By Nancy Pahl Gilsenan.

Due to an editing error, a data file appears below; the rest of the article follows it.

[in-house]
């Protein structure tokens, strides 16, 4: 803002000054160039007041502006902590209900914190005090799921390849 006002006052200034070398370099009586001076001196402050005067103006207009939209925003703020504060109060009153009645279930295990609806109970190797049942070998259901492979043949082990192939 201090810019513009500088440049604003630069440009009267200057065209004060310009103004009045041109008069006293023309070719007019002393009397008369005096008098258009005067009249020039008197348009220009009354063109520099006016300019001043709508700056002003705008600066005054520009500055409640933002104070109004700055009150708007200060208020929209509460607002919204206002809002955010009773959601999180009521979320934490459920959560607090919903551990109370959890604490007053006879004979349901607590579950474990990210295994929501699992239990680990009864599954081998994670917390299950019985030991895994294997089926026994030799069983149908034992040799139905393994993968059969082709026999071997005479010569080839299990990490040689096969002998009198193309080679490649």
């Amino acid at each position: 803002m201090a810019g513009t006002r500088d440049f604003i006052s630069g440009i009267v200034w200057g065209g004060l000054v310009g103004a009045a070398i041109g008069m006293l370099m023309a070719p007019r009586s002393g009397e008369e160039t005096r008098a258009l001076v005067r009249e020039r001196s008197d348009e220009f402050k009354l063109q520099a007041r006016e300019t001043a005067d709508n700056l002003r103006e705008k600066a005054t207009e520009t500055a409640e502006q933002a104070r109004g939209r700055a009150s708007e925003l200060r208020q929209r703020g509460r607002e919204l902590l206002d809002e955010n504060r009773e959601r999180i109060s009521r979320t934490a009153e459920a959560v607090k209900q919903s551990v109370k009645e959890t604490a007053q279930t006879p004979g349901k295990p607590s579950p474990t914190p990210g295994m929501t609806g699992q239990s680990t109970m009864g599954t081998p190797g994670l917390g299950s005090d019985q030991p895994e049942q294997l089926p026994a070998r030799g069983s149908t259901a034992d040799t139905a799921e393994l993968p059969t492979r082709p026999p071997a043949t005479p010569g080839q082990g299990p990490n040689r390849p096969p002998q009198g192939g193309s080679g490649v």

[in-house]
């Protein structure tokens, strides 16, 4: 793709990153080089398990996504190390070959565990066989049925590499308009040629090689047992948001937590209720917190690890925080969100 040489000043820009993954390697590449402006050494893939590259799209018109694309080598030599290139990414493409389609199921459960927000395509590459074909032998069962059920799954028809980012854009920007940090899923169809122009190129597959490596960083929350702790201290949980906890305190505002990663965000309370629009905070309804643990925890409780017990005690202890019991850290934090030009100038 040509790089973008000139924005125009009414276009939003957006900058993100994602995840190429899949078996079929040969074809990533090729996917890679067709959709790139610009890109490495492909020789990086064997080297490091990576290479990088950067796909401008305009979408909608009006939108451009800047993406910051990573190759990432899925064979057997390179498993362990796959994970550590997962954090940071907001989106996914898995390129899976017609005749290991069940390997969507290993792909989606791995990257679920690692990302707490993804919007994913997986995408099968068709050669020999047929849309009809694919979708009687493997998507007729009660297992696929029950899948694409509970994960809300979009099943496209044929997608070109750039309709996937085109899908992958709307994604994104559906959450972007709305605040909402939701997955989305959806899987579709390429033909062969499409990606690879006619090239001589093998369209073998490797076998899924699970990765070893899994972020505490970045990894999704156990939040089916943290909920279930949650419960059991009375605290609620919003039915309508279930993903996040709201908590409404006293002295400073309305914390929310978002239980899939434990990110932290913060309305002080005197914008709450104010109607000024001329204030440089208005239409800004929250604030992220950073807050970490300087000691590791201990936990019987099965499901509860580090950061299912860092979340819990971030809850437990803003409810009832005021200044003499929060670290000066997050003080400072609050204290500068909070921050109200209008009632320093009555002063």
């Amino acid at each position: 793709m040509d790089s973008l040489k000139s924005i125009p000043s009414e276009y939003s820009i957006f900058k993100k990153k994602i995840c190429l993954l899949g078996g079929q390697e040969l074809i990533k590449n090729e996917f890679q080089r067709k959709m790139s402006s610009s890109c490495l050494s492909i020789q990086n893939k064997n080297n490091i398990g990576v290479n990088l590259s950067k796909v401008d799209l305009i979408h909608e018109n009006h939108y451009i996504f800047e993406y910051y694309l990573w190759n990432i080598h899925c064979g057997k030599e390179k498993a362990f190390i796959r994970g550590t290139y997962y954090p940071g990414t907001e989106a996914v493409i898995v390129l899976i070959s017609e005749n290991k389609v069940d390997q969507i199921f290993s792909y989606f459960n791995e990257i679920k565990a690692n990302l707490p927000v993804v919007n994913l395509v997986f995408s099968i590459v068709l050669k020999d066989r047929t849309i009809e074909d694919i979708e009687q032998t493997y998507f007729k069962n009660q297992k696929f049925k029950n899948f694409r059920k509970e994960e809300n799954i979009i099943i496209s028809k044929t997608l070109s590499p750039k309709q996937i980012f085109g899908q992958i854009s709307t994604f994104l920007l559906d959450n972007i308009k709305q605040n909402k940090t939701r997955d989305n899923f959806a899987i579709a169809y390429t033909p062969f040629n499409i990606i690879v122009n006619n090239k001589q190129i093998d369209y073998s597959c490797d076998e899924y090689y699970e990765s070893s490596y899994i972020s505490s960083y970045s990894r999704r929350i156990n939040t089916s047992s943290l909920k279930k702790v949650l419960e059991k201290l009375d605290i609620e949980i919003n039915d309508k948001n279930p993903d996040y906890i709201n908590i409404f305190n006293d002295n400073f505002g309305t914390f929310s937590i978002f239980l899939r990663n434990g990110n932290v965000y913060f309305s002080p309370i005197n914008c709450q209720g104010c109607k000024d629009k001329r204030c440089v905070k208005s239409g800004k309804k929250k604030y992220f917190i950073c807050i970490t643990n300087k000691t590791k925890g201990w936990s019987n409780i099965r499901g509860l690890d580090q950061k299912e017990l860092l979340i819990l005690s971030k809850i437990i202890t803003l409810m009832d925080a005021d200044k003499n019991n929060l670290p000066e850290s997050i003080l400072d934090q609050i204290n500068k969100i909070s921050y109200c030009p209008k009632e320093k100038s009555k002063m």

Cast: 4m., 4w., extras. A tribute to the human spirit, this is the story of Arlo Gibson's unusual care and preservation of the waning dignity in each of the people who populate his porch. Among them are: an old woman whose once-elegant existence has deteriorated into an impoverished wait for life to end; a young woman who longs to be an artist but who works pitting apricots to support her alcoholic mother; and a man of strong religious conviction who killed his son's rabbit in a fit of rage and does not know how to find forgiveness. Arlo suggests that an insecure girl stop wearing dark glasses because … "You'll feel safe talking to strangers in broad daylight." He must also deal with a neurotic who buys lotions for rashes that have yet to happen! Like an archaeologist, Arlo can, with time, make even his dullest and most pathetic discovery sparkle. His method is simple—he tells "tender" lies. Or, as a critic covering the opening of the play in California wrote in his rave review, "He cajoles his tenants out of counterproductive behavior by creative prevarication." This critic continues speaking for himself and for the audience about the special beauty of this play. "It gets to you." Let your actors and your audience experience the theatrical magic of human understanding. Let this gentle yet extraordinary power get to them, too! One ext. set. Approximate Running Time: 2 hours.